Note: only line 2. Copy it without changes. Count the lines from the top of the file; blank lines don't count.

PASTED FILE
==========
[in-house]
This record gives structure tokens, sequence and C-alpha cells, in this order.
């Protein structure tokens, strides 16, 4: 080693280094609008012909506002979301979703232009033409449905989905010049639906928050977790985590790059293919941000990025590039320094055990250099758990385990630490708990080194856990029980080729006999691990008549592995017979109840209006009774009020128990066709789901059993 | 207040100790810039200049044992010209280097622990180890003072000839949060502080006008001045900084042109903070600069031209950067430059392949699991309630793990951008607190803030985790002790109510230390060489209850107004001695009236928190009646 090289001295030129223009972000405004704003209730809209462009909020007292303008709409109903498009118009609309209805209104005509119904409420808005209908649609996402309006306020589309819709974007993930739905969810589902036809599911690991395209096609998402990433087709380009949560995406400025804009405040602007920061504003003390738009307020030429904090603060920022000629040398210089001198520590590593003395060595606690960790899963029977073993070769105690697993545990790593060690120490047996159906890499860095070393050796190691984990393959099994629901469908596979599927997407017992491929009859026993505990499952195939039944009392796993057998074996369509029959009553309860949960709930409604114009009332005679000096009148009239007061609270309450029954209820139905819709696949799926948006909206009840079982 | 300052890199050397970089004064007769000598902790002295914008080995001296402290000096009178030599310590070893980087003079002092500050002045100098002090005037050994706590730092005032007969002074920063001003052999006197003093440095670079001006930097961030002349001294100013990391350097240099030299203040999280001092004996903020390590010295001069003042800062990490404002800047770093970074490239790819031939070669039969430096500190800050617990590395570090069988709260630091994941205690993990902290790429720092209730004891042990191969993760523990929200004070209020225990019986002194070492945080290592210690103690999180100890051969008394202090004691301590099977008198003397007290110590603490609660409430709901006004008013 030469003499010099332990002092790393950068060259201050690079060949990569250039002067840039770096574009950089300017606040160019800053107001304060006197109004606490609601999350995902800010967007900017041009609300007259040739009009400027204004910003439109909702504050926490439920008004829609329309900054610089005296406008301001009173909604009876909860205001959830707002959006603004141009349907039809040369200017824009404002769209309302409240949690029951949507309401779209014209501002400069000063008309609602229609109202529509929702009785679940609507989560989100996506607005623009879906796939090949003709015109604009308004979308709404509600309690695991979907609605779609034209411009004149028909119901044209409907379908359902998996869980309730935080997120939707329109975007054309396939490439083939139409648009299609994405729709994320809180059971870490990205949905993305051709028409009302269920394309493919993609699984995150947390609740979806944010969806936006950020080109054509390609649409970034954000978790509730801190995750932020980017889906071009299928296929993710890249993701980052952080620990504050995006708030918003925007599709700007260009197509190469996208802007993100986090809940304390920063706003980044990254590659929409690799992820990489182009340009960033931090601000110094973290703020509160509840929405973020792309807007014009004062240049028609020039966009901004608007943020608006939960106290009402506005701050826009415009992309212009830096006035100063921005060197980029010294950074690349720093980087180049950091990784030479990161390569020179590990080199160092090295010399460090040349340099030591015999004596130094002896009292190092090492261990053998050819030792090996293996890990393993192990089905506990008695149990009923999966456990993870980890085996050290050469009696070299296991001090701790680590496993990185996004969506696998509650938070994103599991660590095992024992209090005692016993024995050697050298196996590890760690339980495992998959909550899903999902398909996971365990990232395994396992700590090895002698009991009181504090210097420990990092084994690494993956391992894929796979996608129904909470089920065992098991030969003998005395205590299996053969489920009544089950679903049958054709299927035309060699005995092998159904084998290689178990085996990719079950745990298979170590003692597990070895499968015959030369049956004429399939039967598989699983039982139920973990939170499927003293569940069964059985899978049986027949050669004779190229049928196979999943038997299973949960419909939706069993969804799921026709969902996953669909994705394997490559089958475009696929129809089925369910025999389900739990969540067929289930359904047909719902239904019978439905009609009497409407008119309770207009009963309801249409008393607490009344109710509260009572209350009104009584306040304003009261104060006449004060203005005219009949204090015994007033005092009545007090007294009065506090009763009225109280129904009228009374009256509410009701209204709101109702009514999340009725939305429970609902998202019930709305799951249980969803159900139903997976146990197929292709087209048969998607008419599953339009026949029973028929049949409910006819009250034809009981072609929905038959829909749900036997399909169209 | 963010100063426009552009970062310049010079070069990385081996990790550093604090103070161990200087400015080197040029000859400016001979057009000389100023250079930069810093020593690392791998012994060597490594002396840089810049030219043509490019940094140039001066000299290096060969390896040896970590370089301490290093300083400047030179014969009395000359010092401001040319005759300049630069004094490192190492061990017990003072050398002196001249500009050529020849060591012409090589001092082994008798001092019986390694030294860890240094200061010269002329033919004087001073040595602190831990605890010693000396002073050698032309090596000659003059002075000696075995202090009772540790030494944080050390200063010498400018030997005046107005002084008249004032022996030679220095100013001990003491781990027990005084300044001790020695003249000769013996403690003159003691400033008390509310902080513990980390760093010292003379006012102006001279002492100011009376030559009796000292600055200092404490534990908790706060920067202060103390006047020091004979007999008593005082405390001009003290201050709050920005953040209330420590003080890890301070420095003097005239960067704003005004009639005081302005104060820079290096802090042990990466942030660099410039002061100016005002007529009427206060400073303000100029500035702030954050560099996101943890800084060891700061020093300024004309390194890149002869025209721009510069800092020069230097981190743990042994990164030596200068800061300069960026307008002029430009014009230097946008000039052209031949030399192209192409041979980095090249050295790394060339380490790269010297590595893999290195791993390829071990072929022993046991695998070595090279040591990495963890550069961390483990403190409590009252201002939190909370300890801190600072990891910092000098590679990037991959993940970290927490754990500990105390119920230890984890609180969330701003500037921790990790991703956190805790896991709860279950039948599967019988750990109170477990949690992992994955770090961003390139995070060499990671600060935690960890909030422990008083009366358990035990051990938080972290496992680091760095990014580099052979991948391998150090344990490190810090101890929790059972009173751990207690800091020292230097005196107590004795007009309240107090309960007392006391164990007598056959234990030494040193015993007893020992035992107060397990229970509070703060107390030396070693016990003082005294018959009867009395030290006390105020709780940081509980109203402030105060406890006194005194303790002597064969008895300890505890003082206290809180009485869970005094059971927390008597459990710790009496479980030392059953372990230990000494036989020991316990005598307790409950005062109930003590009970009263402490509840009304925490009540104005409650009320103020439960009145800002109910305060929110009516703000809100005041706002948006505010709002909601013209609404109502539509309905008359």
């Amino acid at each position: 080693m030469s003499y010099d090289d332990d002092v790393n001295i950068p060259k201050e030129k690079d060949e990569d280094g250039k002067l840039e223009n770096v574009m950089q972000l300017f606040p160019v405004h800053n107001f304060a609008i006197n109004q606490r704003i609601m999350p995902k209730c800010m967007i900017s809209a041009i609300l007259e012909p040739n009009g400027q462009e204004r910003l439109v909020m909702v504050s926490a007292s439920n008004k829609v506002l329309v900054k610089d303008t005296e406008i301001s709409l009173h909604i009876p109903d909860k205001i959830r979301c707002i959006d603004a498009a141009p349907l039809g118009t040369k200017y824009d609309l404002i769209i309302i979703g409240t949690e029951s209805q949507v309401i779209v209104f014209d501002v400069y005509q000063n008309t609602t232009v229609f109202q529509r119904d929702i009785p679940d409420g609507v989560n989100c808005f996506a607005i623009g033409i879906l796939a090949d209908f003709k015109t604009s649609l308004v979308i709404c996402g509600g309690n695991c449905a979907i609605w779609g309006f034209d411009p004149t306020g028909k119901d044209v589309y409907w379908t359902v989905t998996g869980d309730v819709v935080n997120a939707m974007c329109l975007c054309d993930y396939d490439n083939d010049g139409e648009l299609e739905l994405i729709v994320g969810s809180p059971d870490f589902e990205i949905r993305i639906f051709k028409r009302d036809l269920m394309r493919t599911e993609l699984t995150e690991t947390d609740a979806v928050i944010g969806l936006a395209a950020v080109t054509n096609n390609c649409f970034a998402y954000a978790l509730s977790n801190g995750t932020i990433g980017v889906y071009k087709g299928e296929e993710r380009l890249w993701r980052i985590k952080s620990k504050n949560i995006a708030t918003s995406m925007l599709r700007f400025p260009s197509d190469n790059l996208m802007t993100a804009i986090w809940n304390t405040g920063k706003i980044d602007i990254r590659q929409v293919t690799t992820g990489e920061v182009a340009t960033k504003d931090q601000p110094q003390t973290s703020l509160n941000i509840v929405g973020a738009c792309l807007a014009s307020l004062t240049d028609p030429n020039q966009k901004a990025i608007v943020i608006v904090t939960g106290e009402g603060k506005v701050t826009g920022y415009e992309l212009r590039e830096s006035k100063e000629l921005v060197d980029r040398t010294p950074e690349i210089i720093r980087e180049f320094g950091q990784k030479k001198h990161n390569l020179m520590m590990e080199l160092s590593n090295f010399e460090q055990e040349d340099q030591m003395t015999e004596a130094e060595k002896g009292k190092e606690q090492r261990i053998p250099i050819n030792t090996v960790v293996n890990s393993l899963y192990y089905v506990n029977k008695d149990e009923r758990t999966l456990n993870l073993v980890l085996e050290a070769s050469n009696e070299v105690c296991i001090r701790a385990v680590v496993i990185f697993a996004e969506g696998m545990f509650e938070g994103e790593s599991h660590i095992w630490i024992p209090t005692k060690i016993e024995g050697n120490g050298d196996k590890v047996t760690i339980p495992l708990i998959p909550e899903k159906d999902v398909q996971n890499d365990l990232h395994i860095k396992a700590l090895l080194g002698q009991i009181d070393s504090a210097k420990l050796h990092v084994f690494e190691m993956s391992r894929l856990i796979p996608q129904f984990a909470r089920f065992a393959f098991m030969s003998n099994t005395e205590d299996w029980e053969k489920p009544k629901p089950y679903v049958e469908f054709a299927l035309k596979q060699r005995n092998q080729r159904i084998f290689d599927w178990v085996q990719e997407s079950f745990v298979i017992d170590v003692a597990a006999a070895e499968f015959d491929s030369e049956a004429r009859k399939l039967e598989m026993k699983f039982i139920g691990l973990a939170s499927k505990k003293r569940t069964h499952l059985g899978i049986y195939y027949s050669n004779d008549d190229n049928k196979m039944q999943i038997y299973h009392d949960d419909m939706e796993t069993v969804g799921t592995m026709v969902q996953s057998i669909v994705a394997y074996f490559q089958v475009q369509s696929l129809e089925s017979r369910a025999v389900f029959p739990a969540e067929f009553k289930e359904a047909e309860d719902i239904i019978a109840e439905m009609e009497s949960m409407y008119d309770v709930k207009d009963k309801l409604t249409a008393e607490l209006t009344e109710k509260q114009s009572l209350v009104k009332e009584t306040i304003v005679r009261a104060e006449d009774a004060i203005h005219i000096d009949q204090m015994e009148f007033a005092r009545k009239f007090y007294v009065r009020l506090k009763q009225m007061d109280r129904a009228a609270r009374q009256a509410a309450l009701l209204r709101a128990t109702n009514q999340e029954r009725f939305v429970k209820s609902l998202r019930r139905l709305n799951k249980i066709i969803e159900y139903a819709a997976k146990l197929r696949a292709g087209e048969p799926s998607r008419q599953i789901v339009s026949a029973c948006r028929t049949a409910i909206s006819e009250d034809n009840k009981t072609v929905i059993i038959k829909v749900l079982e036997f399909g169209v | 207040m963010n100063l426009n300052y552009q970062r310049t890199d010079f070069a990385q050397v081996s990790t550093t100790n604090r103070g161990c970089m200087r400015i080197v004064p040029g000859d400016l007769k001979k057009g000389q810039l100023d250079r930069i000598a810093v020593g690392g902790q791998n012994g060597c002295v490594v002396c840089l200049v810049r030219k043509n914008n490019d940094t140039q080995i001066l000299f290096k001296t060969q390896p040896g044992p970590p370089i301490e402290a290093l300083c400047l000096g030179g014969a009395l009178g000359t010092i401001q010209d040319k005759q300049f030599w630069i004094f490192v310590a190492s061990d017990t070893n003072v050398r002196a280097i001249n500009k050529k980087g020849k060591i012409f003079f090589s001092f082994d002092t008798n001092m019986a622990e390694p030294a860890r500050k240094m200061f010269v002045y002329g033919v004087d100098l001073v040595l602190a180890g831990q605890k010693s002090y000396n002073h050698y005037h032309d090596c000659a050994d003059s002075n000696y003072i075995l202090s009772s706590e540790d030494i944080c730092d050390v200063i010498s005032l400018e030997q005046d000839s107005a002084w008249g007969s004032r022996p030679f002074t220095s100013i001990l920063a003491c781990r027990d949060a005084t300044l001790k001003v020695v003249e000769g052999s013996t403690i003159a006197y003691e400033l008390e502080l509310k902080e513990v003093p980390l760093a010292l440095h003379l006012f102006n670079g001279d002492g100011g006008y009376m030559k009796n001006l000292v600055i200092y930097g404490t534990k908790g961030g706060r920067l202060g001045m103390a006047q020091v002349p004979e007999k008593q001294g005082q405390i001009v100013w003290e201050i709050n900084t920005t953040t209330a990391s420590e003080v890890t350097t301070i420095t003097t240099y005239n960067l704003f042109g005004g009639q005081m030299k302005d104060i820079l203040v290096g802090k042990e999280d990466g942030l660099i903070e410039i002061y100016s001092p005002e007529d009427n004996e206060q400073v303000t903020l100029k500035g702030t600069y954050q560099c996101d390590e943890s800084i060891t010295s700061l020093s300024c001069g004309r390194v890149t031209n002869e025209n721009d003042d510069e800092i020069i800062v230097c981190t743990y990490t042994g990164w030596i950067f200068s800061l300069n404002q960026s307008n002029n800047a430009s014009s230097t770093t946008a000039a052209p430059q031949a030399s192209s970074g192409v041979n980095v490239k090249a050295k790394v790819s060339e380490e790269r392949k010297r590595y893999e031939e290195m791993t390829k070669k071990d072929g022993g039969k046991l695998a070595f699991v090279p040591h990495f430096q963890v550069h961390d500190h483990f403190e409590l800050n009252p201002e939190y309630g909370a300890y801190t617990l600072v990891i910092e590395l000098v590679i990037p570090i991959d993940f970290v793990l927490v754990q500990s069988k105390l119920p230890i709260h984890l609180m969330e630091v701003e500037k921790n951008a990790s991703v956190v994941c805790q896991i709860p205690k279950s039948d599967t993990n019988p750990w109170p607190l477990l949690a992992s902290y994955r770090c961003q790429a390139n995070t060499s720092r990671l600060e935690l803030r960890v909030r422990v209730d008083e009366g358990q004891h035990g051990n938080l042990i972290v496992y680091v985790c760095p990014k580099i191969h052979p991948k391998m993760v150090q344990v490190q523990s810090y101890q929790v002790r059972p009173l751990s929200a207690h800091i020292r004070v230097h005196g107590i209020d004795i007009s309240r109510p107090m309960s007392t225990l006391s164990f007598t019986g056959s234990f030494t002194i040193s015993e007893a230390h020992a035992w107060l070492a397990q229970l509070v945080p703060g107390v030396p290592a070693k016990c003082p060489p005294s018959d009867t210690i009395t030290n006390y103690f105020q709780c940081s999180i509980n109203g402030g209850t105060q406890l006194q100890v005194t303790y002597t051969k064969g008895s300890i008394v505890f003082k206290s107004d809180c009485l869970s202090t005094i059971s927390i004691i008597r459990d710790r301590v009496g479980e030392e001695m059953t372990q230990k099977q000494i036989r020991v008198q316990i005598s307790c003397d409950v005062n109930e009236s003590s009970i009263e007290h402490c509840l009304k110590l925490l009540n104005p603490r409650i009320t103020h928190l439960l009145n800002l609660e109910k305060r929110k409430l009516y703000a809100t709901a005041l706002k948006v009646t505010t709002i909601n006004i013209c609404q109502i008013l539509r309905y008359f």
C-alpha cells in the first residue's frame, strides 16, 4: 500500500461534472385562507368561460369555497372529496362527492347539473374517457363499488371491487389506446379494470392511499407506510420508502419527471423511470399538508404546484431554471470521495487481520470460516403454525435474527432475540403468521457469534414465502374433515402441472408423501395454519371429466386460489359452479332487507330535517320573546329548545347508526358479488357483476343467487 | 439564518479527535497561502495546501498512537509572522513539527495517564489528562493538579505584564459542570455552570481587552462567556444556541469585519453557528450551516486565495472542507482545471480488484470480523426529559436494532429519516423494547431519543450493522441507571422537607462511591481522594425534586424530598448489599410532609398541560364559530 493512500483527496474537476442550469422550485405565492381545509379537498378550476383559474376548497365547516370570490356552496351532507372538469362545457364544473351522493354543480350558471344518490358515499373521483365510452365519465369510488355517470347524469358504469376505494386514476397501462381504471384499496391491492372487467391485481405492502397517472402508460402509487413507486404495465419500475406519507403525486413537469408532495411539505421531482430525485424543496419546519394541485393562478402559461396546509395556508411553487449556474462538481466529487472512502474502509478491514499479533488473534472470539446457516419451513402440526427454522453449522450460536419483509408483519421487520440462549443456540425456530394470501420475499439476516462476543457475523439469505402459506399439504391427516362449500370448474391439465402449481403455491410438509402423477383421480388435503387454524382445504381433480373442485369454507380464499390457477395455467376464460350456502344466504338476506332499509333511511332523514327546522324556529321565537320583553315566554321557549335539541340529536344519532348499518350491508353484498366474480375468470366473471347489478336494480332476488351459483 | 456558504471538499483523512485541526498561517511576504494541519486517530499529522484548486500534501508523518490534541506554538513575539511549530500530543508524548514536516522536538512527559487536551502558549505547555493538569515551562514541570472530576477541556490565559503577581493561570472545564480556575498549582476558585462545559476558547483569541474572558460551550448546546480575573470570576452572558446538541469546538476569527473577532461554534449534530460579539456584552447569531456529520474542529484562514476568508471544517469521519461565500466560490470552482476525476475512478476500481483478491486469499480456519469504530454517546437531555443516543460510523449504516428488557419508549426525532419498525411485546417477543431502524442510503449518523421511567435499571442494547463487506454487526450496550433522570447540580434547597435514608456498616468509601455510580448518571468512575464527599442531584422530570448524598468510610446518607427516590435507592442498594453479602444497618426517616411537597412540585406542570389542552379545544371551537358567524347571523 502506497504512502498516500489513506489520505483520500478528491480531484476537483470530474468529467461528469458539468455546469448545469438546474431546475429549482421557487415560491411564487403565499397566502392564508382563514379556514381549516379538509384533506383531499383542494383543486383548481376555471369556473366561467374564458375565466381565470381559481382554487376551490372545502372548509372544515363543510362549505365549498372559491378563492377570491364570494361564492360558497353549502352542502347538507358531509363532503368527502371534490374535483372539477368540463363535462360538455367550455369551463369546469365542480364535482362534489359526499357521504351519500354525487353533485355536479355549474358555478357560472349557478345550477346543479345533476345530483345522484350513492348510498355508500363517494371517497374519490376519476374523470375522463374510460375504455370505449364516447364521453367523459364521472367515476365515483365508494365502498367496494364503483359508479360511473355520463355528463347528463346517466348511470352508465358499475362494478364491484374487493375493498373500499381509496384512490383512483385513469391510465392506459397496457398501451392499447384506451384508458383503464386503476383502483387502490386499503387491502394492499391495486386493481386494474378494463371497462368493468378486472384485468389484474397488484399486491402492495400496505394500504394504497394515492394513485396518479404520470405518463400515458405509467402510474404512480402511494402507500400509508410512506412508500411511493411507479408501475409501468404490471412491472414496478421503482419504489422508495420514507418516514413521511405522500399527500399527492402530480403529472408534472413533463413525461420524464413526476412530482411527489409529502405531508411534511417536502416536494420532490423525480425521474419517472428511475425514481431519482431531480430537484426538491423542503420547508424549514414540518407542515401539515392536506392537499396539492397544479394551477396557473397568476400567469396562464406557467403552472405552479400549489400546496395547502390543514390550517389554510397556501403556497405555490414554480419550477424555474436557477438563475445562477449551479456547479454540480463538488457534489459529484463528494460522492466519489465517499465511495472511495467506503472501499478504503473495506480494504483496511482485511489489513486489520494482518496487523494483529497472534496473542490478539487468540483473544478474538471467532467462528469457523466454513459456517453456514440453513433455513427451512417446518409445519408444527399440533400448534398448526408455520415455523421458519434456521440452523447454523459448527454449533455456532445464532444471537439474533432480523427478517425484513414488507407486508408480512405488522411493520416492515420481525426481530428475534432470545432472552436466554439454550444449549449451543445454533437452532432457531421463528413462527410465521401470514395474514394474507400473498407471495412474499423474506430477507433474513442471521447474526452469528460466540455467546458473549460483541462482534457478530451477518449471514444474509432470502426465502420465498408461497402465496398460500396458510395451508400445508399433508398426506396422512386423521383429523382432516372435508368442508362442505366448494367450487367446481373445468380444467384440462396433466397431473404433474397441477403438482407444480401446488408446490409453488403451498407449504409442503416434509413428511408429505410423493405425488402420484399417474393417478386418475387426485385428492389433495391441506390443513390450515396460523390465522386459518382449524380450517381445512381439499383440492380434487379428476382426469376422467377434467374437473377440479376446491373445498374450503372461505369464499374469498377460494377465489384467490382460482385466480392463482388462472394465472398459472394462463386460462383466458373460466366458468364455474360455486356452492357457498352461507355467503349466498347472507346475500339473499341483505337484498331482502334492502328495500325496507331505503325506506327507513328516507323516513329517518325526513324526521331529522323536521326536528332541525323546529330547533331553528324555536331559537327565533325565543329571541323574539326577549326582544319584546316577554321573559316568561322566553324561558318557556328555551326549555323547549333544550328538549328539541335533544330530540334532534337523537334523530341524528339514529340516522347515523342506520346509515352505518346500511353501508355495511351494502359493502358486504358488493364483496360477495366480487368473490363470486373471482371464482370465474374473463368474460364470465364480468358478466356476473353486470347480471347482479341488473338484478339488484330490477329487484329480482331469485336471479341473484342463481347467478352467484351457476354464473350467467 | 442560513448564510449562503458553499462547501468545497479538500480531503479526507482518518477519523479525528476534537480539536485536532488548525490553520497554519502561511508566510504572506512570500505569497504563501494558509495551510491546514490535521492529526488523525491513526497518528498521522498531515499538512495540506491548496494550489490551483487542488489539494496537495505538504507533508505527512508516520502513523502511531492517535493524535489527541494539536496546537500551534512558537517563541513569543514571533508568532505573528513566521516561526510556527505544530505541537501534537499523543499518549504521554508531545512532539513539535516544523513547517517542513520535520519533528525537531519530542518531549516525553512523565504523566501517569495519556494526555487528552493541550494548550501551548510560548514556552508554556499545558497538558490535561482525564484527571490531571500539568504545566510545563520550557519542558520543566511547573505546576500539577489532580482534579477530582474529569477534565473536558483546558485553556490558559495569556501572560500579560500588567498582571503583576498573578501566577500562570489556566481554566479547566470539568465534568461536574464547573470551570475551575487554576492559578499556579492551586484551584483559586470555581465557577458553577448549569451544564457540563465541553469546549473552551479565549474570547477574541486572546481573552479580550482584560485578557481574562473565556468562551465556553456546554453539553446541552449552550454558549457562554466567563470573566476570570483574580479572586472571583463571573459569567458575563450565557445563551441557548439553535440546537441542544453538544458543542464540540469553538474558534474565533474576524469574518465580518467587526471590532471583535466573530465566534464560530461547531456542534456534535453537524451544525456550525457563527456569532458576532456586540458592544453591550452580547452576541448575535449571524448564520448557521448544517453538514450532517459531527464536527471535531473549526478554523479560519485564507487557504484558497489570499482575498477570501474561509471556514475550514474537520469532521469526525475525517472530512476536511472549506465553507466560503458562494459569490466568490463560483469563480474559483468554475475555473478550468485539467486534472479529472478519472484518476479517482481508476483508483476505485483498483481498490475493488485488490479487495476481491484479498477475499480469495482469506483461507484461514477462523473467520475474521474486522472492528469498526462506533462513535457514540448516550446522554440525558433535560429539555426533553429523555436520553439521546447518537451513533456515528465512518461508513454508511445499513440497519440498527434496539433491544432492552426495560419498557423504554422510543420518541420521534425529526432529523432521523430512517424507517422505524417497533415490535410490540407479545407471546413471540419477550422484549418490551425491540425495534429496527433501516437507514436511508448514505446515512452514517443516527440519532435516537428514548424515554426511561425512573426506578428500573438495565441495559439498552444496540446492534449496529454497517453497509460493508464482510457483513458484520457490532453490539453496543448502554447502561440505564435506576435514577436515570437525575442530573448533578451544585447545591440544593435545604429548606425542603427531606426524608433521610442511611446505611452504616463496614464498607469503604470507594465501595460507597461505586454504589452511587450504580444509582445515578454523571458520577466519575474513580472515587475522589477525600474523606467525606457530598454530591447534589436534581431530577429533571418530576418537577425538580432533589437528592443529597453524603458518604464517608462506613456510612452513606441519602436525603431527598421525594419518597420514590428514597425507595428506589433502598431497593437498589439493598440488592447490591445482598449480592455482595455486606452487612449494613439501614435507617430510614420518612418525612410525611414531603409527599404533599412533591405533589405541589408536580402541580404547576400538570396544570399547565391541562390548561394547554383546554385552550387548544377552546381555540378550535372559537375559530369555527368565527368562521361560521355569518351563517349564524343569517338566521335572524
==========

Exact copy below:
This record gives structure tokens, sequence and C-alpha cells, in this order.